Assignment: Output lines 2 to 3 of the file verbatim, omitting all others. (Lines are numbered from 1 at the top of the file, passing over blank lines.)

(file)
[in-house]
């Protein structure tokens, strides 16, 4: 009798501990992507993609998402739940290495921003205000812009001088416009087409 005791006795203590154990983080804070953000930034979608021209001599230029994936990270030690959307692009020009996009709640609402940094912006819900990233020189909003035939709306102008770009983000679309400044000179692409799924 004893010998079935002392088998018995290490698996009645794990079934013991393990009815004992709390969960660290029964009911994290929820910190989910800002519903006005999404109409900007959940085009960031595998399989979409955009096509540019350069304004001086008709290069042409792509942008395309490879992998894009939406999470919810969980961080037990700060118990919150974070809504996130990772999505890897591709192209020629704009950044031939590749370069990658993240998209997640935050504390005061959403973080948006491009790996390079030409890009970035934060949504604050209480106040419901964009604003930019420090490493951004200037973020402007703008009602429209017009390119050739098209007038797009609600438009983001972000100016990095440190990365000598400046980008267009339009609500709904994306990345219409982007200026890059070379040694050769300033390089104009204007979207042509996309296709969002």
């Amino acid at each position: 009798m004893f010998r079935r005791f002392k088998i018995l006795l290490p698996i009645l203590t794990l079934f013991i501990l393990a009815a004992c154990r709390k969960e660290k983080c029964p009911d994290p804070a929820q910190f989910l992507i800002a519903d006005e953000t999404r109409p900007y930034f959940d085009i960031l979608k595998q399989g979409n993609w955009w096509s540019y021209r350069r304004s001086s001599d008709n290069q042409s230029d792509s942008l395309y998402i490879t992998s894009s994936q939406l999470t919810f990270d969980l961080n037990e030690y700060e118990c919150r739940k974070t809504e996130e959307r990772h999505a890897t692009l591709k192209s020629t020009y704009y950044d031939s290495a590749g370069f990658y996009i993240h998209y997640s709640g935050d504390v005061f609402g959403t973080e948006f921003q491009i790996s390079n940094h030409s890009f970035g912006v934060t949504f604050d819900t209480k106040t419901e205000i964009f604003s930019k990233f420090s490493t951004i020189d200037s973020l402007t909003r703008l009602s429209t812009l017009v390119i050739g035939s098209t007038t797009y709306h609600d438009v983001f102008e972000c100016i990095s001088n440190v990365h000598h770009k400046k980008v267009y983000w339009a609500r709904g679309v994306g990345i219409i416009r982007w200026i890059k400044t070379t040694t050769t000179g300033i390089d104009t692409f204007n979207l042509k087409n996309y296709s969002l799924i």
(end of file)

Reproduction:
């Protein structure tokens, strides 16, 4: 009798501990992507993609998402739940290495921003205000812009001088416009087409 005791006795203590154990983080804070953000930034979608021209001599230029994936990270030690959307692009020009996009709640609402940094912006819900990233020189909003035939709306102008770009983000679309400044000179692409799924 004893010998079935002392088998018995290490698996009645794990079934013991393990009815004992709390969960660290029964009911994290929820910190989910800002519903006005999404109409900007959940085009960031595998399989979409955009096509540019350069304004001086008709290069042409792509942008395309490879992998894009939406999470919810969980961080037990700060118990919150974070809504996130990772999505890897591709192209020629704009950044031939590749370069990658993240998209997640935050504390005061959403973080948006491009790996390079030409890009970035934060949504604050209480106040419901964009604003930019420090490493951004200037973020402007703008009602429209017009390119050739098209007038797009609600438009983001972000100016990095440190990365000598400046980008267009339009609500709904994306990345219409982007200026890059070379040694050769300033390089104009204007979207042509996309296709969002």
């Amino acid at each position: 009798m004893f010998r079935r005791f002392k088998i018995l006795l290490p698996i009645l203590t794990l079934f013991i501990l393990a009815a004992c154990r709390k969960e660290k983080c029964p009911d994290p804070a929820q910190f989910l992507i800002a519903d006005e953000t999404r109409p900007y930034f959940d085009i960031l979608k595998q399989g979409n993609w955009w096509s540019y021209r350069r304004s001086s001599d008709n290069q042409s230029d792509s942008l395309y998402i490879t992998s894009s994936q939406l999470t919810f990270d969980l961080n037990e030690y700060e118990c919150r739940k974070t809504e996130e959307r990772h999505a890897t692009l591709k192209s020629t020009y704009y950044d031939s290495a590749g370069f990658y996009i993240h998209y997640s709640g935050d504390v005061f609402g959403t973080e948006f921003q491009i790996s390079n940094h030409s890009f970035g912006v934060t949504f604050d819900t209480k106040t419901e205000i964009f604003s930019k990233f420090s490493t951004i020189d200037s973020l402007t909003r703008l009602s429209t812009l017009v390119i050739g035939s098209t007038t797009y709306h609600d438009v983001f102008e972000c100016i990095s001088n440190v990365h000598h770009k400046k980008v267009y983000w339009a609500r709904g679309v994306g990345i219409i416009r982007w200026i890059k400044t070379t040694t050769t000179g300033i390089d104009t692409f204007n979207l042509k087409n996309y296709s969002l799924i």